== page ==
Ihad delivered the die of the body and the die of the spools of the viewer 'Mecorama' as directed by the order of the court dated 24-1-1977. This was the die made in 1973. The body of the Mecorama viewer made by use of 1975 die could not be at all brought to any use without the spools.

THEdie of Mecorama viewer, made in 1973, was in Possession of Shri Raj Prakash from 29-1-1977 onwards. He never made any grievance with respect to the same till 5-5-1977.

.....The affidavit dated April 4, 1977 was sworn to by me in the absence of the copy of the judgment and in the light of what I underestood, from the counsel, to be the order.'

.....On 4-4-1977 I was not in possession of the die made in 1975 for making the body of the viewer called Mecorama.

....It was not after Shri Raj Prakash filed his application for contempt that I made enquiries from S. Sardul Singh on 8th October, 1977 and enquired from him whether he still had the damaged die with him. He promised to die up the heap of junk in his workshop and find if the die was still there or had been disposed by cutting it and making any die of some other item out of it or was still lying in the heap. On the morning of 10th October 1977 he told me that it was lying with him. I ccllected the die from him on 17-11-77 and produced it in court on 18-11-1977.'

(15) The die which was produced by Mangat Ram Choudhry was with the consent of the parties marked Exhibit R. 3. This according to Mangat Ram Choudhry, was got made by him in 1975 but delivered to S. Sardul Singh in November, 1976 for being adapted to produce the body of a film strip viewer capable of using a full 35 mm. film. It was stated by S. Sardul Singh that it remained with him till the contempt proceedings started in this court and Mangat Ram Choudhry got it from him on November 17, 1977 for producing in court on the next day. It is with regard to this die that some evidence has been led which we will discuss hereafter. No evidence has been led by Mangat Ram Choudhry about other dies from which spools were fabricated.

(16) The first witness to be examined by Mangat Ram Choudhry was S. Sardul Singh. In our opinion, the testimony of this witness cannot be accepted as truthful. We shall presently comment only.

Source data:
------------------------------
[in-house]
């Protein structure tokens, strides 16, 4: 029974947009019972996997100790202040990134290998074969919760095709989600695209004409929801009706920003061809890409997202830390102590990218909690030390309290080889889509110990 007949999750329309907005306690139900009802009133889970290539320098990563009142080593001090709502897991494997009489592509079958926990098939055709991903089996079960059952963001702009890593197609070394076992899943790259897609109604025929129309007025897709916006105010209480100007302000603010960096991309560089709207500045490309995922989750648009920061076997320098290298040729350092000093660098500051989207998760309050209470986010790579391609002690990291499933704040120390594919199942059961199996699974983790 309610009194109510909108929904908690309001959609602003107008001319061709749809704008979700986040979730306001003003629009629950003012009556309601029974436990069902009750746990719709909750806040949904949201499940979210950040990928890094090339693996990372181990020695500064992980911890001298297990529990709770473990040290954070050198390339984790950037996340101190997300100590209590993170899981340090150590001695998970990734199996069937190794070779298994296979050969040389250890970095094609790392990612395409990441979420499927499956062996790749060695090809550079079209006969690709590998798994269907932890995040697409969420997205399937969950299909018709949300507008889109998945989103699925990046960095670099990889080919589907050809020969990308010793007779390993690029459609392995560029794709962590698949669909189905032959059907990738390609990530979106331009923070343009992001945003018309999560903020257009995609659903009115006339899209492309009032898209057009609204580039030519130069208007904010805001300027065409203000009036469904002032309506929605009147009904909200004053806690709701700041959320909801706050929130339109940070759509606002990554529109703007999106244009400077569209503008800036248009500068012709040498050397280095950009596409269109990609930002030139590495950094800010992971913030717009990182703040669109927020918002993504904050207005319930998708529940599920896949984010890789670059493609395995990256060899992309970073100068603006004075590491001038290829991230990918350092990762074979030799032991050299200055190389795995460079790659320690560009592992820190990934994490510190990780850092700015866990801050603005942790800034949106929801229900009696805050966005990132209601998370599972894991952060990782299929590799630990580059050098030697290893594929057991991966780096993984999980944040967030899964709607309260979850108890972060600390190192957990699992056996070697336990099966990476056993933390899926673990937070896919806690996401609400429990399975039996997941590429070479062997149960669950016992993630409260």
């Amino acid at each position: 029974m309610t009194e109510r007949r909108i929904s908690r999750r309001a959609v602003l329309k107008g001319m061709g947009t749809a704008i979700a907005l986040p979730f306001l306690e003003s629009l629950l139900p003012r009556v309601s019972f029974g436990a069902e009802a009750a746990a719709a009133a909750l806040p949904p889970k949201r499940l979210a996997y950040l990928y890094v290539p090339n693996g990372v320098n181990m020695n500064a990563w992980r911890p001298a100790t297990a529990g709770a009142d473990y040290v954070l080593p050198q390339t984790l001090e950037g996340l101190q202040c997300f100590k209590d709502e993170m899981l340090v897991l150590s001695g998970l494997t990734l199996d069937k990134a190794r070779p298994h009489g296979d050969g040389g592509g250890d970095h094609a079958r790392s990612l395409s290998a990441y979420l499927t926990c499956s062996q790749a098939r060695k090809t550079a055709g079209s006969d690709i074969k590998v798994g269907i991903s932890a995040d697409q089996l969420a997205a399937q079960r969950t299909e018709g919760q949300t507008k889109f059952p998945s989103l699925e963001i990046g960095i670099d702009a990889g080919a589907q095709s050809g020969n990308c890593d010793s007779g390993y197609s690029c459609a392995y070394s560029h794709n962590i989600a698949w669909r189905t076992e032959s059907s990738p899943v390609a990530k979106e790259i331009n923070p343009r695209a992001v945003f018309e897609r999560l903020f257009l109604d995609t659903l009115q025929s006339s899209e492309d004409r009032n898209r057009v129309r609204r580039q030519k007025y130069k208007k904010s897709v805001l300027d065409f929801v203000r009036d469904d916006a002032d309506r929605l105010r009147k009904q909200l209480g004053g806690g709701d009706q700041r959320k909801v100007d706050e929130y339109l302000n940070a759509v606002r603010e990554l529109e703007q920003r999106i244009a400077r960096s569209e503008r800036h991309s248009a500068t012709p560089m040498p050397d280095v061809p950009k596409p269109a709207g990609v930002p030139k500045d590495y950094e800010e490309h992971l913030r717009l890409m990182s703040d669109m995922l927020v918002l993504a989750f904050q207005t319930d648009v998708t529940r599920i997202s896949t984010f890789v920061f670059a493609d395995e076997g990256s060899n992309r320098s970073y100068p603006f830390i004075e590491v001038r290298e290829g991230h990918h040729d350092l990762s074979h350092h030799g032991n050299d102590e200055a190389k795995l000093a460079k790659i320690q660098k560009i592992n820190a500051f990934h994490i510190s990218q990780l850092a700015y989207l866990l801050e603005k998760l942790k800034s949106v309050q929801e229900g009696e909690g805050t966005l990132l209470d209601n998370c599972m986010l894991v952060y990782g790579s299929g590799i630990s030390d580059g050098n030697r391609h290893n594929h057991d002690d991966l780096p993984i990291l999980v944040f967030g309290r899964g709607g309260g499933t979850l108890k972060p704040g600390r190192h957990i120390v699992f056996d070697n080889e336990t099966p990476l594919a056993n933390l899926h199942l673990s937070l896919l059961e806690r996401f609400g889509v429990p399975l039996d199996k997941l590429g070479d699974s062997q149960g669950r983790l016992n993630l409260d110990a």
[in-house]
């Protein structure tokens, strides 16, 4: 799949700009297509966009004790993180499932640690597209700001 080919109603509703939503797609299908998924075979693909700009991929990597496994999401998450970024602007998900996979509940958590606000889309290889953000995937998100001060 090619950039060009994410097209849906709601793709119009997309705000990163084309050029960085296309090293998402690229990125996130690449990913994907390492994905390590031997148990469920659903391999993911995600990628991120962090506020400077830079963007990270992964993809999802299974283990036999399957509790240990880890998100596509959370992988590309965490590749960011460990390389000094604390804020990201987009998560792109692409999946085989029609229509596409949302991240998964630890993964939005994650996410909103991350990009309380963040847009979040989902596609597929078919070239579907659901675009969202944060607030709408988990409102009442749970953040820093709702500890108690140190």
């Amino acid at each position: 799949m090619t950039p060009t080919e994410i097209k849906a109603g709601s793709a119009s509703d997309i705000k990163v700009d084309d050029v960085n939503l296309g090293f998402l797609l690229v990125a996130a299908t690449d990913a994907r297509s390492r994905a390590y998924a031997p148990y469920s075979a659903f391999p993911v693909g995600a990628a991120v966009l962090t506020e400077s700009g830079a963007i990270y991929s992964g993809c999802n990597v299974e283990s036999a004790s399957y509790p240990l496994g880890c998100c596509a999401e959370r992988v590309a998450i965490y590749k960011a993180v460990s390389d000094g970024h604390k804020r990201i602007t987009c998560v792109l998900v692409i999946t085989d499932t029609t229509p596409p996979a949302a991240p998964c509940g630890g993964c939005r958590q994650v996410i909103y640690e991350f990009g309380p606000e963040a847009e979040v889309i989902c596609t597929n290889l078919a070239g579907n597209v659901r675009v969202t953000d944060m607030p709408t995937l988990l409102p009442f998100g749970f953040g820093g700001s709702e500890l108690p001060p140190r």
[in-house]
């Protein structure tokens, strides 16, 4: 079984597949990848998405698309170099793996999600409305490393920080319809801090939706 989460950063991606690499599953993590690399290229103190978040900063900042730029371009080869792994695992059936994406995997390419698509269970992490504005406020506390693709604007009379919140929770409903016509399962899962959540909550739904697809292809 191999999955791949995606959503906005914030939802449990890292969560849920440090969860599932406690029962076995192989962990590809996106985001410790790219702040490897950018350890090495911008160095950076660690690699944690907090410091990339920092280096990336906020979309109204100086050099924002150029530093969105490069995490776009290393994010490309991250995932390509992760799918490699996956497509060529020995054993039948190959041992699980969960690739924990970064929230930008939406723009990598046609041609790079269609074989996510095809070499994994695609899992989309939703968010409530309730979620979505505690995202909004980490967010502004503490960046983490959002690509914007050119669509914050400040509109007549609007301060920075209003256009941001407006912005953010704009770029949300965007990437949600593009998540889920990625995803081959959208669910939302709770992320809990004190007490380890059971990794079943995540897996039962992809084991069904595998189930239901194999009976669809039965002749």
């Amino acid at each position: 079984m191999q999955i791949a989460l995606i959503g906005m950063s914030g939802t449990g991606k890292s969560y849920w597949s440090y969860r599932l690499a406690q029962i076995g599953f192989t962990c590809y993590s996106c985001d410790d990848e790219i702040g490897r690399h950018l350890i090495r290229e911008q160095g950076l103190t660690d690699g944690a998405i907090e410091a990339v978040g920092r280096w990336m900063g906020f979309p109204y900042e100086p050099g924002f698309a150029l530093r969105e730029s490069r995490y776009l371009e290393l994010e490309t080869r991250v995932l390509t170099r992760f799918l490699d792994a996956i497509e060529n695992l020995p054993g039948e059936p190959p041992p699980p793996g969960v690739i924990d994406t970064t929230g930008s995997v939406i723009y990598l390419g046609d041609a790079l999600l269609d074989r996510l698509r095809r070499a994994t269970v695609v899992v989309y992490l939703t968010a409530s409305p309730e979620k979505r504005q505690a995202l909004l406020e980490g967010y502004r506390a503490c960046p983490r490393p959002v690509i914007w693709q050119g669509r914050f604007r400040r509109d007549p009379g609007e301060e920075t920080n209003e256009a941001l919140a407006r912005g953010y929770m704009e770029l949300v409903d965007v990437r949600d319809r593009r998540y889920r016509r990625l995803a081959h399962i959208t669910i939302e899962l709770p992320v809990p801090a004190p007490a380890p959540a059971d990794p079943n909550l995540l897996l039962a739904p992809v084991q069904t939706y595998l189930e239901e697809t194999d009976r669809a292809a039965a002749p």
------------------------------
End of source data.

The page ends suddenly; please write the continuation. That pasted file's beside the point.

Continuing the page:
(17) S. Sardul Singh started his career as a turner in 1954. After working for some time in that capacity on a lathe he started his work as a maker of dies of plastic goods in 1965. He knew Raj Prakash and had prepared some dies for him. He even worked with Raj Prakash on the basis of sharing profits. Thereafter he left him and started his business of fabricating dies for plastic goods. Mangat Ram Choudhry first went to S. Sardul Singh some two years prior to this witness appearing in court,, i.e. in 1976. He deposed that a year later Mangat Ram Choudhry had brought to him a die for rectification. The order placed was that the die be adapted for producing the case of a film strip viewer in which a broader film could be used. Sardul Singh told Mangat Ram, Choudhry that his charges would be Rs. 40.00 to Rs. 50.00 for modification and that the modified die by collected 2 to 4 days later. The modification that had to be made in the die was to make a bigger aperture so that a bigger 'gutka' could be fitted instead of the small one. According to this witness he had spoiled the die. As Mangat Ram Choudhry got upset, he told him that he would fabricate a new die for him within 10 or 15 days. Mangat Ram Choudhry then asked him to fabricate the new die in which a bigger film could be used and also asked him to fabricate a die for a roller. Mangat Ram Choudhry in fact asked him to fabricate three dies, one for a spindle, one for a body in which a bigger film could be used and yet another one in replacement of the die that had got spoiled. Drawings of the dies were given by Mangat Ram Choudhry to Sardul Singh. The charges settled were Rs. 300.00 for the two new dies, one die, the witness admits, had to be given by way of replacement. The spoiled die remained with him which he put into the scrap. These three dies were fabricated by Sardul Singh and were duly collected by Mangat Ram Choudhry. Payment was made by cheque dated December 11, 1976 against a bill. The bill was produced and marked Exhibit R. 1. The counter-foil torn from the cheque book with regard to payment was taken on record and marked Exhibit R. 2. About six or eight months later Mangat Ram Choudhry went to this witness and told him that there was some trouble about the spoilt die and asked if the witness could locate it. He told him that he would look for it. Couple of days later Mangat Ram Choudhry collected the spoilt die which the witness identified was the same as Exhibit R. 3. According to this witness since he had supplied a die by way of replacement to Mangat Ram Choudhry the spoilt die became his property. In examination-in-chief, to a specific question, the witness said, 'Mangat Ram Choudhry took back the spoilt die from me 8 or 10 days after I had initially told him that it had got spoilt and Mangat Ram had said that I had caused loss to him. I did not take any money from Mangat Ram when I gave him the spoilt die.' The witness asserted that the bill, Exhibit R. 1, pertained to the three dies shown to him in court. This bill had been prepared by Sardul Singh's son under instructions from him. In cross-examination the witness asserted that the central hole or aperture in Exhibit R. 3 is circular. Drawn our observation we found it was oblong. Indeed, the witness on further cross-examination had to admit this. According to this witness hole is bored in a metal plate by so fixing it on a portion of the lathe that the metal plate is secured and cannot move in any direction. The portion of the lathe to which this metal plate is secured then revolves round in a circular fashion. The bore in the metal plate is made with the help of a cutting tool which is secured and can move only forward and backward by rotating an handle. It moves in a straight line and when the metal plate revolves in a circle it comes into contact with the cutting tool and a whole is bored or cut out of the desired diameter. Thus, the operation of the lathe would be such in which a circular bole would be cut and not an oblong aperture. This witness admitted that the hole or the aperture is made in order to enable a file of the required type to be passed through and then the aperture of the desired size and shape is obtained by filing away the excess material within delineated shape of the aperture. All this came out in cross-examination. The working of the tool post (haddi) on the bed of the lathe is by means of handles or levers, one is used for a backward and forward movement and the other for a side to side movement. When the circular handle is moved, there is only movement along the bed of the lathe from one side to the other across the line of the bed of the lathe. A demonstration of this was also given in court.